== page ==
The polyclonal GLUT4, syntaxin 4 and Munc18c antibodies were obtained as described previously (Olson et al., 1997). Rabbit polyclonal IRAP antibody was kindly provided by Dr Steven Waters (Metabolex, Inc., Hayward, CA). Monoclonal antibodies to the Flag epitope (M2 and M5) and cycloheximide were purchased from Sigma (St Louis, MO). Vectashield was obtained from Vector Laboratories (Burlingame, CA). Mini‐prep DNA and DNA agarose extraction kits were purchased from Qiagen (Santa Clarita, CA). Other chemicals were reagent grade or the best quality commercially available.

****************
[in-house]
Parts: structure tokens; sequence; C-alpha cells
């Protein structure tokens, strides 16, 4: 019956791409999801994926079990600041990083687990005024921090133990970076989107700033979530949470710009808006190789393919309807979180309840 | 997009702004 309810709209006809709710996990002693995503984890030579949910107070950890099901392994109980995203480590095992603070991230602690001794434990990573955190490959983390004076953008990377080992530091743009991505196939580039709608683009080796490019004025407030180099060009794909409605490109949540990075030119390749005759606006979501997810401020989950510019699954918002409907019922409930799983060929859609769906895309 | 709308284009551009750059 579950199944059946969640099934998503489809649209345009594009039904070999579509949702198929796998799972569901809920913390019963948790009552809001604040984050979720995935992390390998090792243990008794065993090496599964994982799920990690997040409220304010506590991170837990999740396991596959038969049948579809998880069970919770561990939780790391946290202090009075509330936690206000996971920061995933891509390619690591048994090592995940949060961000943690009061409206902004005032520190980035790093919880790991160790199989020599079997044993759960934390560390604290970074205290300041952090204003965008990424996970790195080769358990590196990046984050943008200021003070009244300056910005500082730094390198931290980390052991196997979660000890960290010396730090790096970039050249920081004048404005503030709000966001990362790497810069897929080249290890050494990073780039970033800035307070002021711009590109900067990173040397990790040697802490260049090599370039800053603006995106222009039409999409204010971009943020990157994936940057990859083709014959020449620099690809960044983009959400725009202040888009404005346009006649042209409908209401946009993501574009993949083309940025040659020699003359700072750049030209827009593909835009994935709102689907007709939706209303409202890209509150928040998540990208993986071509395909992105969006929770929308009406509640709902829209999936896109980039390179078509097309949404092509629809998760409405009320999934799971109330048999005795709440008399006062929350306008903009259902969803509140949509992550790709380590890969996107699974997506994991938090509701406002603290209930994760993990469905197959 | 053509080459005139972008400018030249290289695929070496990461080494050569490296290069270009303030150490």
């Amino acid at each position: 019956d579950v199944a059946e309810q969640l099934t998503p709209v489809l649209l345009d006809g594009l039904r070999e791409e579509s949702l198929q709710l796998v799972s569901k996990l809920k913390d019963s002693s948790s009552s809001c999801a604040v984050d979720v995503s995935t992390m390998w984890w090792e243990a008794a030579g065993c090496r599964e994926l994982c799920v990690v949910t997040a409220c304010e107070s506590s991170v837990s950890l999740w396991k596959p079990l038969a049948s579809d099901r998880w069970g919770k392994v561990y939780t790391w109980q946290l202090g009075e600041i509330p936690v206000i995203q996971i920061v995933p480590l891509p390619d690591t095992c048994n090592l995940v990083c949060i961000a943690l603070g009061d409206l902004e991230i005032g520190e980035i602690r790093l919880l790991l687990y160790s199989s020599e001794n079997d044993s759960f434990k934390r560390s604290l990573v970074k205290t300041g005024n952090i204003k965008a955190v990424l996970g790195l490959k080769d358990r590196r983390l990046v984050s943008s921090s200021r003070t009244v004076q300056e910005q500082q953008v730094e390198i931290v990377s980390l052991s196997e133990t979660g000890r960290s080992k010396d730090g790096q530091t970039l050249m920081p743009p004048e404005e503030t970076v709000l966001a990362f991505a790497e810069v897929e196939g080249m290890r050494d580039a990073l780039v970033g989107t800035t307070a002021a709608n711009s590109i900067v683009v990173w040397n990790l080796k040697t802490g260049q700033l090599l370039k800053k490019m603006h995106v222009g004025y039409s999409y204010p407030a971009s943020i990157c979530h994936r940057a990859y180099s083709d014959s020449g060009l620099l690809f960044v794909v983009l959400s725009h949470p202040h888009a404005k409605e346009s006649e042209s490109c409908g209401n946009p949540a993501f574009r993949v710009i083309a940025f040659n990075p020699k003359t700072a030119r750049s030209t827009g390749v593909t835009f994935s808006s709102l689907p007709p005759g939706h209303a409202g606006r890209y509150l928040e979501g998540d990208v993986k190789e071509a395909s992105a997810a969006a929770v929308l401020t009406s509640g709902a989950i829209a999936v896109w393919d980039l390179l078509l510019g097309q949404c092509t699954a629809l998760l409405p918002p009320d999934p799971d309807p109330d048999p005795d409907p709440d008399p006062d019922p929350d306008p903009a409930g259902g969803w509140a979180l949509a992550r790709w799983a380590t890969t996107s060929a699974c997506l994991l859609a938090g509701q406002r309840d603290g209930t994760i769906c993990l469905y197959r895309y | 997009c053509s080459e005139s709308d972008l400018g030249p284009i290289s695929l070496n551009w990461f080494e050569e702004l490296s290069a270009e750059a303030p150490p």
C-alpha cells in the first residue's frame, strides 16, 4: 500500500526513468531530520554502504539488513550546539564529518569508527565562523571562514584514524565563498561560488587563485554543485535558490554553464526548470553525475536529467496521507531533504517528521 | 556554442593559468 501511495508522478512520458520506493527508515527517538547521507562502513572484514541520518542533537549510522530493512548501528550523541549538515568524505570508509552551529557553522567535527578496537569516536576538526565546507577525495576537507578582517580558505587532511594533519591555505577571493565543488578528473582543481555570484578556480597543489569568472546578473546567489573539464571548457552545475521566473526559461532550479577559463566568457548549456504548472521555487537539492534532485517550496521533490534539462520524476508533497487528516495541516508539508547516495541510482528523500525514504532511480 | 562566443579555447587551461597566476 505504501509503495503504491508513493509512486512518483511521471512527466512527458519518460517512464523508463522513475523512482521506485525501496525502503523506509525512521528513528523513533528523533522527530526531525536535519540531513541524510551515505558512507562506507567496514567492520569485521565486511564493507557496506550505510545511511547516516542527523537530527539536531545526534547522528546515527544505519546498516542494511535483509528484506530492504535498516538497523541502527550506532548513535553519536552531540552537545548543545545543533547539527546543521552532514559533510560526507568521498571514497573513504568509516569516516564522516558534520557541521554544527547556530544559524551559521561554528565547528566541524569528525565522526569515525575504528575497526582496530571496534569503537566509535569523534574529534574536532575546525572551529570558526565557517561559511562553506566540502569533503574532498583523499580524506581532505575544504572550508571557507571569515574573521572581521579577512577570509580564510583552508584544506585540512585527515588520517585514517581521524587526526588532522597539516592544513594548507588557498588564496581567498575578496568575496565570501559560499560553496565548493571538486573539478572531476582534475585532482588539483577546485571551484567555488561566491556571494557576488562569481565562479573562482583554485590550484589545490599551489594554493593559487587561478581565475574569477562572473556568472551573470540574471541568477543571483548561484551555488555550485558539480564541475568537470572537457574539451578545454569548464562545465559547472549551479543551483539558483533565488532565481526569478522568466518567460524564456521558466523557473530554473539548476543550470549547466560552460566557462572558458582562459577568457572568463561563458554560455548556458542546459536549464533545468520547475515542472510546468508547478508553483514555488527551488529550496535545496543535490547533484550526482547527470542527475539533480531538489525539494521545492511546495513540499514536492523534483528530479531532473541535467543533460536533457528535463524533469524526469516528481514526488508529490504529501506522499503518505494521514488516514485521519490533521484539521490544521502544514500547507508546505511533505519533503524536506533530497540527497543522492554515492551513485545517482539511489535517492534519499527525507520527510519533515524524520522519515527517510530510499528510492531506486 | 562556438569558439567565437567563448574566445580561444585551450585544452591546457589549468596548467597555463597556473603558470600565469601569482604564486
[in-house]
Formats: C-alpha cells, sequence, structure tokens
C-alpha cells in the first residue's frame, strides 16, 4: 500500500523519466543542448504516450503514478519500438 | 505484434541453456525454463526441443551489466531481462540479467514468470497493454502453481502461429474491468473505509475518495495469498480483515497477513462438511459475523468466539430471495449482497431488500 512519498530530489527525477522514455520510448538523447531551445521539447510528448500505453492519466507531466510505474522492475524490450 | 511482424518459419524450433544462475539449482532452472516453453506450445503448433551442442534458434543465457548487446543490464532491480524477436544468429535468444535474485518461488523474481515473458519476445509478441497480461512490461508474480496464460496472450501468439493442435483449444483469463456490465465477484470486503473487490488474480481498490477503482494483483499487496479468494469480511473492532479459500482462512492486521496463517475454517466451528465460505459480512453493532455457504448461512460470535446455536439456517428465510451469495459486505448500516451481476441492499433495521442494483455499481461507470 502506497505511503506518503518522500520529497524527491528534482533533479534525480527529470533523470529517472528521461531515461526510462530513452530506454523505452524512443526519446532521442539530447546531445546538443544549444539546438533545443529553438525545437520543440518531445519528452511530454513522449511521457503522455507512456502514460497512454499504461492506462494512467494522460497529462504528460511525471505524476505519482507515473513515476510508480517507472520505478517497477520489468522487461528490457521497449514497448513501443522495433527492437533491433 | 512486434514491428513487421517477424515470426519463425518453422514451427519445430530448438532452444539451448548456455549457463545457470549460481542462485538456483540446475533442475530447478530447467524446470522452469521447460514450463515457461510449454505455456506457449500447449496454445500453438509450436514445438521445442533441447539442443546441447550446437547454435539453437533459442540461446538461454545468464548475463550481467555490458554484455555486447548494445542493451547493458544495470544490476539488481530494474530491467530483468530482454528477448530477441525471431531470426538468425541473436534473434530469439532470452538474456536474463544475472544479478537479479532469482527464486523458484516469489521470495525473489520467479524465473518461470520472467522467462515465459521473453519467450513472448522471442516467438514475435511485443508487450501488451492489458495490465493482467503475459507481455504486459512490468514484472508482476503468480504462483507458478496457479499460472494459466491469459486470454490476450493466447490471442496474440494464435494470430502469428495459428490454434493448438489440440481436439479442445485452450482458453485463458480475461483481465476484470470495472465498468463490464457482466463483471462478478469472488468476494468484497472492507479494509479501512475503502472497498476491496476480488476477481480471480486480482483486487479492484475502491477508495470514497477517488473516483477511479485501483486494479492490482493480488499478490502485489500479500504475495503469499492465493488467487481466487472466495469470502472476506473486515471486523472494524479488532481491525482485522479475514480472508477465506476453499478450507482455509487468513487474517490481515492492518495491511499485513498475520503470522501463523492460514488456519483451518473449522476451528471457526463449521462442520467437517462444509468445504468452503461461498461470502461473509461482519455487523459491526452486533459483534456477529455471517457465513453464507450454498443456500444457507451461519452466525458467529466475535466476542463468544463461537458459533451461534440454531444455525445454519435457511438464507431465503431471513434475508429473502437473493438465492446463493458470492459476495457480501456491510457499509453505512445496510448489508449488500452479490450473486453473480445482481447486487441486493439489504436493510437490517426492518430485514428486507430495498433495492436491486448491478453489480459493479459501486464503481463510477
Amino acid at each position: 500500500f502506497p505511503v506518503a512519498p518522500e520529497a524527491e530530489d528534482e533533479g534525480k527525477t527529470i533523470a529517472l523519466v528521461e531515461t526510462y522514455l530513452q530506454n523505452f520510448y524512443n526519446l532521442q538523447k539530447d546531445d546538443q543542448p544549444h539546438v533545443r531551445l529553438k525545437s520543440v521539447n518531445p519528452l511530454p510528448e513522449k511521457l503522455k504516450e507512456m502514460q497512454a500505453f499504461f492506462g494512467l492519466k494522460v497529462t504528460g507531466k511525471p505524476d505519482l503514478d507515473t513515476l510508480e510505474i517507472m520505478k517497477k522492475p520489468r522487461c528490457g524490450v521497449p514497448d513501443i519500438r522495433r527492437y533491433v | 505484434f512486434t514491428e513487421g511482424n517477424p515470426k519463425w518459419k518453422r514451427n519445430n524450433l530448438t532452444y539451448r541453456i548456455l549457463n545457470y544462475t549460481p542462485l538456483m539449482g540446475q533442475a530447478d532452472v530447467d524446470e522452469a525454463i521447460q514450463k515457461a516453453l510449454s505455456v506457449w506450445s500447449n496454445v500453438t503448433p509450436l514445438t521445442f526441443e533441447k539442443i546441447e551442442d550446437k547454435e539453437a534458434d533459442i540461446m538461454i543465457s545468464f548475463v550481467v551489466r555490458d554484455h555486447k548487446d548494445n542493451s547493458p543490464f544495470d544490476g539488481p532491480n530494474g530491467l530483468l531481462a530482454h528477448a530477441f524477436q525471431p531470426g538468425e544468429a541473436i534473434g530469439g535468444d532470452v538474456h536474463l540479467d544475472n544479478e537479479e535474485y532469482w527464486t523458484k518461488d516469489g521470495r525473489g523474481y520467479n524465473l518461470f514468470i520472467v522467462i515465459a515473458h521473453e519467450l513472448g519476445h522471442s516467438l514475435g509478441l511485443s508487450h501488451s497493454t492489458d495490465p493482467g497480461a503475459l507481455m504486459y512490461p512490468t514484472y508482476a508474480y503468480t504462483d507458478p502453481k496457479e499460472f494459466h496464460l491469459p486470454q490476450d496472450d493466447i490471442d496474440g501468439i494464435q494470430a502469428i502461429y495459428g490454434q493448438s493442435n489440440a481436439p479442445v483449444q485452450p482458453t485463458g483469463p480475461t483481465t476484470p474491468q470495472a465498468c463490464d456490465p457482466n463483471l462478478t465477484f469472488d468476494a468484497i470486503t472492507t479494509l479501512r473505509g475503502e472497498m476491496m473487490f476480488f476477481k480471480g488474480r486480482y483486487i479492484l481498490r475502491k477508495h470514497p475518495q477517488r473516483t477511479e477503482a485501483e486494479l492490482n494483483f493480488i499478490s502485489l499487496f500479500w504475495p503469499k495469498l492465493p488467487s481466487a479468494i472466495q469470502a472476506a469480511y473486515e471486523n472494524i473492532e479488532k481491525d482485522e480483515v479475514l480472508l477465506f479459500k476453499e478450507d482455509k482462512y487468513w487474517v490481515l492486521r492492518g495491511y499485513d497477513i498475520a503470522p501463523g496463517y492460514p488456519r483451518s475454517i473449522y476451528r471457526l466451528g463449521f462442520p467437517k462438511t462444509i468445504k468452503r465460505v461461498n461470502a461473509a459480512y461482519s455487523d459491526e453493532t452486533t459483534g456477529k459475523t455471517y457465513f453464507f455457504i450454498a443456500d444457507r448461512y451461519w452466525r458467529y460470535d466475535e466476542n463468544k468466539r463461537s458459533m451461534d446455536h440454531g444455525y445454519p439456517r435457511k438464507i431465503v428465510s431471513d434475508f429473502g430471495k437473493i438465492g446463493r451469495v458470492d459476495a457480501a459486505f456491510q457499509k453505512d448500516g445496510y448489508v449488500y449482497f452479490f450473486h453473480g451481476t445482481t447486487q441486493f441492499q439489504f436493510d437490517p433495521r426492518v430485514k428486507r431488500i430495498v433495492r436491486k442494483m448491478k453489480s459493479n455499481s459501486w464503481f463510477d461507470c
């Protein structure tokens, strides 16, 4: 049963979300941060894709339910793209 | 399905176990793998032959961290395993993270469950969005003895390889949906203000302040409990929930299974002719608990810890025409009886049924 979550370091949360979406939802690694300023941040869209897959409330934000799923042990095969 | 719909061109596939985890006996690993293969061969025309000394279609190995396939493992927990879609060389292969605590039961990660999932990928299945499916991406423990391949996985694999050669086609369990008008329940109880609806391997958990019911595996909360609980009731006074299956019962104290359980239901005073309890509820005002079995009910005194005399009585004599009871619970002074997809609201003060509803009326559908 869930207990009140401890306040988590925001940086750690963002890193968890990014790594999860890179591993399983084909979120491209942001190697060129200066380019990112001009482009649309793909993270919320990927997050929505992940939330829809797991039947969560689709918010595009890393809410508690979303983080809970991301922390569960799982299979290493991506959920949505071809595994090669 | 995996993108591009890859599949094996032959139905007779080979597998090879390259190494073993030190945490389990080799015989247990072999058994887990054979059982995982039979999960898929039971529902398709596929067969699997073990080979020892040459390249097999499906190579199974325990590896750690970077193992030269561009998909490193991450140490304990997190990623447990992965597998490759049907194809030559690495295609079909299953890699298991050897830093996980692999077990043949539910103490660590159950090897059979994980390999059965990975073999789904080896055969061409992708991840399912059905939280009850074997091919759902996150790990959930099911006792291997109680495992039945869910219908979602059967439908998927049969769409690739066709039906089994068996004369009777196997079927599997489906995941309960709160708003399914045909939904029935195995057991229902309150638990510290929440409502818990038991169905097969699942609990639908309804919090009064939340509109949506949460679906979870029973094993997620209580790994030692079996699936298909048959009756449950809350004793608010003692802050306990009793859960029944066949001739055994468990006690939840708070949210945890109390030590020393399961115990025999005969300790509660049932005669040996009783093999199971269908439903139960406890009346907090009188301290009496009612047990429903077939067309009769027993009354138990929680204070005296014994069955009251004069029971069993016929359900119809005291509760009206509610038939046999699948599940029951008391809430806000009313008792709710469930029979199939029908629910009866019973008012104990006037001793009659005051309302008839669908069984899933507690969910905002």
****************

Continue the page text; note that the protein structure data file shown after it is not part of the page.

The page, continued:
The EGFP–Flag‐Munc18c, GLUT4–EGFP and EGFP–IRAP constructs were prepared as described previously (Thurmond et al., 1998). The name of the EGFP construct denotes the position of the EGFP as either amino (EGFP–IRAP) or carboxyl (GLUT4–EGFP) terminal fusions, respectively. The full‐length syntaxin 4 cDNA was obtained from Dr Richard Scheller (Stanford University) and PCR primers directed against the 5′ and 3′ UTRs were used to amplify the DNA for subcloning into the EcoRI and XhoI sites of pcDNA3 (Invitrogen). The pcDNA3.1‐Flag‐Munc18c construct described previously (Thurmond et al., 1998) was modified to include an N‐terminal Kozak sequence and start codon upstream of the Flag epitope tag to ensure a high level of expression. Synthetic complementary oligonucleotides of the following sequence were inserted into the EcoRI and SacII restriction sites to create the in‐frame Kozak/start sequence/Flag tag: 5′‐AATTCATGGATTATAAAGATGATGATGATAAAGCCGC‐3′. The resulting cDNA was inserted into the EcoRI and XhoI sites of pGEX4T‐1 so that the 106 bp region between the StuI and NdeI sites in the Munc18c/WT cDNA could be replaced with the same region containing the R240K temperature‐sensitive (TS) point mutation. The mutated region was made by annealing synthetic complementary oligonucleotides. The mutated pGEX4T‐1‐Munc18c cDNA was excised and inserted into the pcDNA3.1 vector, creating pcDNA3‐Munc18c/TS. The pcDNA3‐Munc18c/WT and pcDNA3‐Munc18c/TS plasmids were sequenced to verify identical construction and the presence of the R240K point mutation. The full‐length cDNA encoding the cation‐independent mannose‐6‐phosphate/IGF‐II receptor was obtained from Dr Richard Roth (Stanford University, Stanford, CA) in the pECE vector. To create the CI/MPR‐EGFP construct, the entire cDNA (8.4 kb) was excised by partial digestion with EcoRI and inserted upstream of the EGFP cDNA using the EcoRI site of pEGFP‐N3 (Clontech). The CI/MPR stop codon and 3′ UTR were removed by digestion with NdeI and SalI, which also removed the transmembrane domain. The transmembrane domain DNA fragment was then synthesized by PCR for direct reinsertion into the NdeI–SalI sites, and all junctions of the construct were sequenced to verify continuity and frame.